New ‘near zero’ COVID approach needed in Canada, argues group of academics

In early May 2020, when the B.C. government announced its COVID-19 recovery plan, senior health officials were clear about their strategy. 

Eliminating transmission of the virus was seen as an impossible goal because of the size of the province and its physical links with Washington state and Alberta. Instead, B.C. would seek to contain the virus, removing or adding restrictions as case counts fell or rose, until a vaccine was widely distributed. 

That was roughly the model in all parts of Canada outside the Atlantic bubble and the vast majority of jurisdictions in North America and Europe. 

Nearly all those countries, states and provinces are now struggling to contain the virus, regardless of their success in the spring and summer. It’s led a group of Canadian academics and business leaders to argue there’s one final opportunity for a new approach. 

“We know that what we’re doing isn’t working. We need a strategic way forward,” said Caroline Colijn, an infectious diseases specialist at Simon Fraser University and member of a new initiative called COVID Strategic Choices. 

“We have to do something else in the meantime, because we have six months or maybe more before we can rely on the vaccine to support our social and economic activity.”

Clear metrics, greater restrictions, tracking travel

Colijn’s group is advocating for a “Canadian Shield” strategy, one where all provinces commit to the same general strategy, with strong restrictions over the next four to six weeks. 

The goal wouldn’t be “COVID zero,” referring to countries that have aimed for complete elimination of the virus, but COVID “near zero.”

The approach would involve a four to six week lockdown to reduce the virus to a point where testing and contact tracing can be a sustainable strategy until vaccinations are readily available. Following the lockdown, it would involve setting clear goals with set numbers defining success or lack of it, expanding and lengthening restrictions where necessary.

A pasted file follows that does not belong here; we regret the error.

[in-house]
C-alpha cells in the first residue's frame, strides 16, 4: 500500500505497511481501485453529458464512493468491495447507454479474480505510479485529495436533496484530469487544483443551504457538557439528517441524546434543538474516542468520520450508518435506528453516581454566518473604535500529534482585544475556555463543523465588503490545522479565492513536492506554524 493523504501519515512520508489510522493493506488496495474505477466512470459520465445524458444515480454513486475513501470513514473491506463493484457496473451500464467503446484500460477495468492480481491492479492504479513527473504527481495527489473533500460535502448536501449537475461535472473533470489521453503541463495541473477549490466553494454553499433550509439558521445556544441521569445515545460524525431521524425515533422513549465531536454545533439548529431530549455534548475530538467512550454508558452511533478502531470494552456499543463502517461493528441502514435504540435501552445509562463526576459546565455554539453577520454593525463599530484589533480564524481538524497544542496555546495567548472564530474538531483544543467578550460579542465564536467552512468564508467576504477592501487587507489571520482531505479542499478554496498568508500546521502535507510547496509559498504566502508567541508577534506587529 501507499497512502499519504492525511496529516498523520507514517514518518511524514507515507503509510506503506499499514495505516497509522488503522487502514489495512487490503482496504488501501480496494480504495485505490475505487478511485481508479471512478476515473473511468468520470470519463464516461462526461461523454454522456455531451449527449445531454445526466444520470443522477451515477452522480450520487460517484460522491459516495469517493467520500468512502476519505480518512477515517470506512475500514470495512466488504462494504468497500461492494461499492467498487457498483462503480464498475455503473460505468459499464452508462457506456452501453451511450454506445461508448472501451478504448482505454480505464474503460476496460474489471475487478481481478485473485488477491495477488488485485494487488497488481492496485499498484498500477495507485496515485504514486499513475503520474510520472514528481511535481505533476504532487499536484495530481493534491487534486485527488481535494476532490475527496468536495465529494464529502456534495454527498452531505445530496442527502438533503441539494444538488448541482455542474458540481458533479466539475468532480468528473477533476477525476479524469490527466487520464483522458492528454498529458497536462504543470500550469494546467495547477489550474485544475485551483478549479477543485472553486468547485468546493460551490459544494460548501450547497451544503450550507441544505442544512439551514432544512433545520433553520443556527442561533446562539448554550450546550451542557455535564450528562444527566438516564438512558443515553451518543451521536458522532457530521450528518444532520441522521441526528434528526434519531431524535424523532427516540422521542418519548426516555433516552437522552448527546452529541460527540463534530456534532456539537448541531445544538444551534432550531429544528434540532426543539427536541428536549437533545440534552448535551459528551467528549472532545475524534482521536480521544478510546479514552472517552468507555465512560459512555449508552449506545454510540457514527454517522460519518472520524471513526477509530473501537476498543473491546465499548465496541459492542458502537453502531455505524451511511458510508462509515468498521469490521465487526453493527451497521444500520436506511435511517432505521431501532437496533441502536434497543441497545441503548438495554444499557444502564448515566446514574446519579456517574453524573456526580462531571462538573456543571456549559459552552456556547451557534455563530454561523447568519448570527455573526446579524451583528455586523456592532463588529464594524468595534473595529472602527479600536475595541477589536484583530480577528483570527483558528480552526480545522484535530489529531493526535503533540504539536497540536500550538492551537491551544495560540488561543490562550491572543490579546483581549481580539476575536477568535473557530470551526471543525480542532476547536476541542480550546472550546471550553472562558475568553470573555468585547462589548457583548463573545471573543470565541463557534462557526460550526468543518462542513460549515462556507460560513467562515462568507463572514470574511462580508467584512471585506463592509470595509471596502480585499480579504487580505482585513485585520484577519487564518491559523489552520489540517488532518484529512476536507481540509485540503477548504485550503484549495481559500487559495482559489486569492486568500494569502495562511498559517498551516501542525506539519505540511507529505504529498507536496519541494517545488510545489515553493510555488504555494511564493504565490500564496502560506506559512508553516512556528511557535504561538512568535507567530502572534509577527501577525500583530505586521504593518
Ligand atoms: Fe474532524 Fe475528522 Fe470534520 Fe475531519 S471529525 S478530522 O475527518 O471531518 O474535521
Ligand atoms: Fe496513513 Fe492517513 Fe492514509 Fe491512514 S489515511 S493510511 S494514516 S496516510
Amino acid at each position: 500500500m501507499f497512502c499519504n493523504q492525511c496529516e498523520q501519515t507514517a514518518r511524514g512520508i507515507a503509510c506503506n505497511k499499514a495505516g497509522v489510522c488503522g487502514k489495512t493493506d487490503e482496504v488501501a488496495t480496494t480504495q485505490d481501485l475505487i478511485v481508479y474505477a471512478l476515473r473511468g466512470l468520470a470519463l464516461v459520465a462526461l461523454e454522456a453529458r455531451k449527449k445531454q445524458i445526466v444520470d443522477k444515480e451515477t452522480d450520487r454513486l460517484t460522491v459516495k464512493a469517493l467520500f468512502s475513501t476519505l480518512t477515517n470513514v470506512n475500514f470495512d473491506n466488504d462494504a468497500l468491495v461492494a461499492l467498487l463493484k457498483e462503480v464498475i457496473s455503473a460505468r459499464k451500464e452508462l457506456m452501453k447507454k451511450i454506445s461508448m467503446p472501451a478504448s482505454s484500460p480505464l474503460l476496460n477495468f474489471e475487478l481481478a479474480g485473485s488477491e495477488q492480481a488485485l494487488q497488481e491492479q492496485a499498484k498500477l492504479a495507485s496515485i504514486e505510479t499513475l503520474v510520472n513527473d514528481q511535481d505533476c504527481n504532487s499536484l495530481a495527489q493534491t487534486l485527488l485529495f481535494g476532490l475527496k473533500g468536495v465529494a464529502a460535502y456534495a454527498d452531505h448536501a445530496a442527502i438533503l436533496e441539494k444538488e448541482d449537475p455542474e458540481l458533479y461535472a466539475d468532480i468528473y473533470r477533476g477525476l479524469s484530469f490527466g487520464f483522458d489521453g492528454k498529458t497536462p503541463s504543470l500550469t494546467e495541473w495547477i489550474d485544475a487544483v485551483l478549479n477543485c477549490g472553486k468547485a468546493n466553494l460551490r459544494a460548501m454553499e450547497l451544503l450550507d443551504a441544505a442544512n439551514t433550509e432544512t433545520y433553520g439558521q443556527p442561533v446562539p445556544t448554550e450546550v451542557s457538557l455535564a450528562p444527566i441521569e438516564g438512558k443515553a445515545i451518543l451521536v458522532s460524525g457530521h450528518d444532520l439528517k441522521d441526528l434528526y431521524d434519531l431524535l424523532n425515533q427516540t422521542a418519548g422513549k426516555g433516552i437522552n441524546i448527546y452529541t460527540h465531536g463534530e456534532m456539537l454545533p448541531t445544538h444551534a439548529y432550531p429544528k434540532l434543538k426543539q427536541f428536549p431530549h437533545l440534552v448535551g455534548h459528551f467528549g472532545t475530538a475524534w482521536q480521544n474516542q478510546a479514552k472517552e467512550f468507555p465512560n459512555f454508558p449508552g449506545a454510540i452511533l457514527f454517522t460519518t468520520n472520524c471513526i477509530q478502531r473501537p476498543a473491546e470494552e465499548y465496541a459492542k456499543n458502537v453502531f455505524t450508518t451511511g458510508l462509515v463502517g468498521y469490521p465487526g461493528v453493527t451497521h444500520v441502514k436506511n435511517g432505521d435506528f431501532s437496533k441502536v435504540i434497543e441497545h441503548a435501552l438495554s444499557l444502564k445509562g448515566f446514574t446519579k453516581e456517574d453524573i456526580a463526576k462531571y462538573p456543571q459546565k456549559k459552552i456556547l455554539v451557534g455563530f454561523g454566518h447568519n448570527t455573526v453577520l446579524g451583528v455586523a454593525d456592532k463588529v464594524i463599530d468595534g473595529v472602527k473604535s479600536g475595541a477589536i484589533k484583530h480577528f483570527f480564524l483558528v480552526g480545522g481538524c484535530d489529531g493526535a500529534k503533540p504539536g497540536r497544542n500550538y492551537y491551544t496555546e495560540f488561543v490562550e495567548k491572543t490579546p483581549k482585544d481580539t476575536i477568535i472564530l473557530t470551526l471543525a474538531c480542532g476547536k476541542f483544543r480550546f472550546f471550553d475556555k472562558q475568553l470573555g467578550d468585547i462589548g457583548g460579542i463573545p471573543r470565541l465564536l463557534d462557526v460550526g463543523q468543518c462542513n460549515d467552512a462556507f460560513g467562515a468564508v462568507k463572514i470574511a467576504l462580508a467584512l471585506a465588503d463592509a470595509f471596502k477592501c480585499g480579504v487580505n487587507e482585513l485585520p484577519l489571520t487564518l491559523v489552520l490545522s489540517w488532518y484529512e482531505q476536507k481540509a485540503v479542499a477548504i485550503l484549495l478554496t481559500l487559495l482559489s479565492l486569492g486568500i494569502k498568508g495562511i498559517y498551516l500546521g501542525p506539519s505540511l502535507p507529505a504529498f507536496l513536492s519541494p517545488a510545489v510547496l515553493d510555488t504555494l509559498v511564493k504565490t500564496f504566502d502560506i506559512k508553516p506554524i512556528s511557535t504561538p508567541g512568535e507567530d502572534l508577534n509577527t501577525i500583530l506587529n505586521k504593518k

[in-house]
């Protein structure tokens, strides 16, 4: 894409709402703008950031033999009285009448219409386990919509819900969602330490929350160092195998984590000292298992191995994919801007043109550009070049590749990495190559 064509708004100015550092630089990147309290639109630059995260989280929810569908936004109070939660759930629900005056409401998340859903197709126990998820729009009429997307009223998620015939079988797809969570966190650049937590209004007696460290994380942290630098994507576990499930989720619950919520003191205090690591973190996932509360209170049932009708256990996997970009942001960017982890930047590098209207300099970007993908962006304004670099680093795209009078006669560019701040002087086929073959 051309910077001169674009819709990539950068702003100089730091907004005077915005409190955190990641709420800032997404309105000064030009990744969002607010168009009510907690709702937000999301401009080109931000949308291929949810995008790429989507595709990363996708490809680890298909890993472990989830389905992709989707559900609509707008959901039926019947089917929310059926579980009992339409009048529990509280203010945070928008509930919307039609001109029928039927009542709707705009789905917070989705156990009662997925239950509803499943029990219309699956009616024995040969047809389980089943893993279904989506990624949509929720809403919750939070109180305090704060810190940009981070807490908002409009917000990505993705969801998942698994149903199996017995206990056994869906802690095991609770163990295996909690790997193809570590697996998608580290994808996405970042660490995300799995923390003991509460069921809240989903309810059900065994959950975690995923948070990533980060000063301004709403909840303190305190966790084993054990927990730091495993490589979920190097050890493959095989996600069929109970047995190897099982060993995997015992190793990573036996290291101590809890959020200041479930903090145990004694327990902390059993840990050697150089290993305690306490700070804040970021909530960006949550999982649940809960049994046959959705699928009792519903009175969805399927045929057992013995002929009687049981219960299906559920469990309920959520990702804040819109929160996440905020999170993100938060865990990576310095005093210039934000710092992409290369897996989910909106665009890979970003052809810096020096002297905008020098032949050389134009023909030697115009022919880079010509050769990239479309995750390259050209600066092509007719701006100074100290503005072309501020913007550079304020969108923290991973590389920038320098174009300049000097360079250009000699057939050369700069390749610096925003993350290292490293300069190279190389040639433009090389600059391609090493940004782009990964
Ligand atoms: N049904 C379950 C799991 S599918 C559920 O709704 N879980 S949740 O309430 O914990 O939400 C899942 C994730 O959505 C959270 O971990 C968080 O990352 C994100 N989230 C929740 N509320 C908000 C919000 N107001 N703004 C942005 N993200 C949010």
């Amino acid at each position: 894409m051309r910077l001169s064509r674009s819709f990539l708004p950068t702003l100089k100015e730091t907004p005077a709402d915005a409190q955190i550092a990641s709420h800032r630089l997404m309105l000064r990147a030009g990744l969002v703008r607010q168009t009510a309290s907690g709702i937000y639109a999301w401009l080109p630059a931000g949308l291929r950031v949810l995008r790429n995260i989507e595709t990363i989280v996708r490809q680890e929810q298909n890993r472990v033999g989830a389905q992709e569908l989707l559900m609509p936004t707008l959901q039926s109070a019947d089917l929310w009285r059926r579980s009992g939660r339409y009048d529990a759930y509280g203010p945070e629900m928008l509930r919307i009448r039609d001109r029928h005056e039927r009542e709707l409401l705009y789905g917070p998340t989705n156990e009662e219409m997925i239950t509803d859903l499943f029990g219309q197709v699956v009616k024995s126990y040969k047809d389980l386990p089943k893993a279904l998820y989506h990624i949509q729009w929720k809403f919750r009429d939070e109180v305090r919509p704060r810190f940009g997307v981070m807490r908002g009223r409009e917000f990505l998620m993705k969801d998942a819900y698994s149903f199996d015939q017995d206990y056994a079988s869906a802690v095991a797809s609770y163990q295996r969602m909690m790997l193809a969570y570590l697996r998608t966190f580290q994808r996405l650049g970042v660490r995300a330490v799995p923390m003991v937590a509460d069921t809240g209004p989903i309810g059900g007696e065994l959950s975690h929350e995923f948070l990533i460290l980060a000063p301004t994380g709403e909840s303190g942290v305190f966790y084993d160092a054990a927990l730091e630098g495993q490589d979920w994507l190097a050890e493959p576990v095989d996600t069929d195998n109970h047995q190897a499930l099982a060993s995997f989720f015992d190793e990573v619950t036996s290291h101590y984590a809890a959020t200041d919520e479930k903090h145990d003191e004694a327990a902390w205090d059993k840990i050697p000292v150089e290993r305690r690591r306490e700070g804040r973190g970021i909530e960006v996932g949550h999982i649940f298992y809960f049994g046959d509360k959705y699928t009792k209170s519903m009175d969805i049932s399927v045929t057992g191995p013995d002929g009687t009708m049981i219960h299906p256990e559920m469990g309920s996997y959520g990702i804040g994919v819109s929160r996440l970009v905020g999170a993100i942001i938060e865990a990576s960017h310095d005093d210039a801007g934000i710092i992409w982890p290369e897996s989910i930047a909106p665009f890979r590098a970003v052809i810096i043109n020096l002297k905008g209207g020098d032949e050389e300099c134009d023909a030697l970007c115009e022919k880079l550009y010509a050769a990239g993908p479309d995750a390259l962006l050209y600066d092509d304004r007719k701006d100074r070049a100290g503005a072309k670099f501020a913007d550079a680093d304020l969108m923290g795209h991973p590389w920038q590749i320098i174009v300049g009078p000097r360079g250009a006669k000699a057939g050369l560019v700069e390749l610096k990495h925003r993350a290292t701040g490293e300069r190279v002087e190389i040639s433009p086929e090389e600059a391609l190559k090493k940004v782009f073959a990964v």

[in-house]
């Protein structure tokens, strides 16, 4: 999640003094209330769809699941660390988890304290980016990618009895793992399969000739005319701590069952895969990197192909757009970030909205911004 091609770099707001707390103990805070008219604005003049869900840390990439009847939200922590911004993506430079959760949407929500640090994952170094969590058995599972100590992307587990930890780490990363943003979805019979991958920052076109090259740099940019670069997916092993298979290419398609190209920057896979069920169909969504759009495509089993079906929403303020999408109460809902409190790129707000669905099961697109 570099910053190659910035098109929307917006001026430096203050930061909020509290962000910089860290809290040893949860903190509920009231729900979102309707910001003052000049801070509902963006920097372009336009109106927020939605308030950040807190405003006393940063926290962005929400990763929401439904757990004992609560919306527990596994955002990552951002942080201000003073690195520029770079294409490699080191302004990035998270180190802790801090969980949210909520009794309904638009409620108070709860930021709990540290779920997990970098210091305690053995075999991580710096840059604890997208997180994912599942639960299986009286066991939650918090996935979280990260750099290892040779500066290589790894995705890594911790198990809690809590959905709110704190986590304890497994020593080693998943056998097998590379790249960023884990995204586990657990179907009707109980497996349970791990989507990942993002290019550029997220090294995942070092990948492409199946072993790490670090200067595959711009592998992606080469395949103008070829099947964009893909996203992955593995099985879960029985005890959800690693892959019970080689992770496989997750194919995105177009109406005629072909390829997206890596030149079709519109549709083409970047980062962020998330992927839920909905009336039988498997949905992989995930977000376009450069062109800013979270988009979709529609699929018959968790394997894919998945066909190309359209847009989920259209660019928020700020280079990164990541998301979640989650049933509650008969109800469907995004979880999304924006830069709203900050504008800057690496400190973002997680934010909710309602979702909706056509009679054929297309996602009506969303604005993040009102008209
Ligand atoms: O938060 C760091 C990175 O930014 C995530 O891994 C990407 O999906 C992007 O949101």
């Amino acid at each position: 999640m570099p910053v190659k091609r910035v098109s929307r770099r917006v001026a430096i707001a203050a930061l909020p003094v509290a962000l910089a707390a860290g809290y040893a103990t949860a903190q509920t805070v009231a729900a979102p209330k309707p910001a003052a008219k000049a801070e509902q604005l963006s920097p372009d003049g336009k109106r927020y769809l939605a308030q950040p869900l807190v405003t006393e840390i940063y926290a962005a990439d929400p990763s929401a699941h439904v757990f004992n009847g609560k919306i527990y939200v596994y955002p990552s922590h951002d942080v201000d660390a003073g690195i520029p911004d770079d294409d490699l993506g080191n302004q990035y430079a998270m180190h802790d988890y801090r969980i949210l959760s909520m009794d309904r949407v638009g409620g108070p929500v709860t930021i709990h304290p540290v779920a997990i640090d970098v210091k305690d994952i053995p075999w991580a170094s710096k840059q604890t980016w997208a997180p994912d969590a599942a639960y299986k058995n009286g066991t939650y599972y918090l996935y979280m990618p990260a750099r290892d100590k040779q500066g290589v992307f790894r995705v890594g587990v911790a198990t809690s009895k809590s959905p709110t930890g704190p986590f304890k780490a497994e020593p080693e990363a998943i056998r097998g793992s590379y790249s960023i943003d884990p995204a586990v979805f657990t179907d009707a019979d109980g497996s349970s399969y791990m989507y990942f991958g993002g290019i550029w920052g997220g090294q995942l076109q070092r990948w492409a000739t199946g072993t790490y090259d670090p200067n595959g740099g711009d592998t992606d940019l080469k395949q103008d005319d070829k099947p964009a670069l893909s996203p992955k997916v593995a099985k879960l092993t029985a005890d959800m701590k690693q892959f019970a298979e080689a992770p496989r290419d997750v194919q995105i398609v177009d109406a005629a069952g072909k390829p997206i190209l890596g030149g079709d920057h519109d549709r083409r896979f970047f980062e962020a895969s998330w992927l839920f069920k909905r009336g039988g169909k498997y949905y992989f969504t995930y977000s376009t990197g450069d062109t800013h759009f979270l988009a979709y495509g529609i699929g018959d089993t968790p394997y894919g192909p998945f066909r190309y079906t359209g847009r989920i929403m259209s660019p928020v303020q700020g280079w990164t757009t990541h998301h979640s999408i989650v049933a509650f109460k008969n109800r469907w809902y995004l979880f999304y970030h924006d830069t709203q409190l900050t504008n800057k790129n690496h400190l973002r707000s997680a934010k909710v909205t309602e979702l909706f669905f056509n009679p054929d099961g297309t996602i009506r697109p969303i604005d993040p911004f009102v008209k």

Examples of possible new restrictions would be closing gyms and high-density retail outlets, public health orders against travel instead of recommendations, and high school and post-secondary school closures.

Without serious changes, COVID Strategic Choices believes it will be difficult to dramatically reduce transmission.  

“Every place has learned. They’ve all gone ‘look what happened to our contact tracers. Oh, now they’re delayed. Oh, now they’re overrun,'” said Colijn.

“Then we have to close down again. And I think we’ve seen this multiple times.”

Colijn and other researchers looked at a grouping called TAZNAC democracies — referring to Taiwan, Australia, New Zealand, and Atlantic and Northern Canada — and found that all have seen better economic outcomes (measured by 2020 GDP projections), in addition to their low case counts. 

“There’s been this framing of it’s the economy versus COVID,” she said,” [but] controlling COVID and then reopening and being able to sustain a reopening would actually be better for the economy, as well as for health.” 

Can everyone be on the same page?

Colijn acknowledges there are several obstacles to the Canadian Shield plan. One is getting all provinces between B.C. and Quebec to agree to the same general plan. Another is getting buy-in from the public for several more weeks of large restrictions when some people are already getting vaccinated.

But she argues we’ve seen what the alternative is — and it’s not worth repeating in 2021. 

“It’s becoming clear how bad it is to keep telling everybody to shut down and have these extreme distancing measures, and then have them relax for a little bit, and then have to roll them out again,” she said.

As most Canadians begin a new year with an old strategy, Colijn is hopeful alternatives will be considered. 

“Whatever we do for a few weeks, it’s a one-off measure. And when we stop doing it, we get back to where we were before,” she said.

“We need to do something else.”

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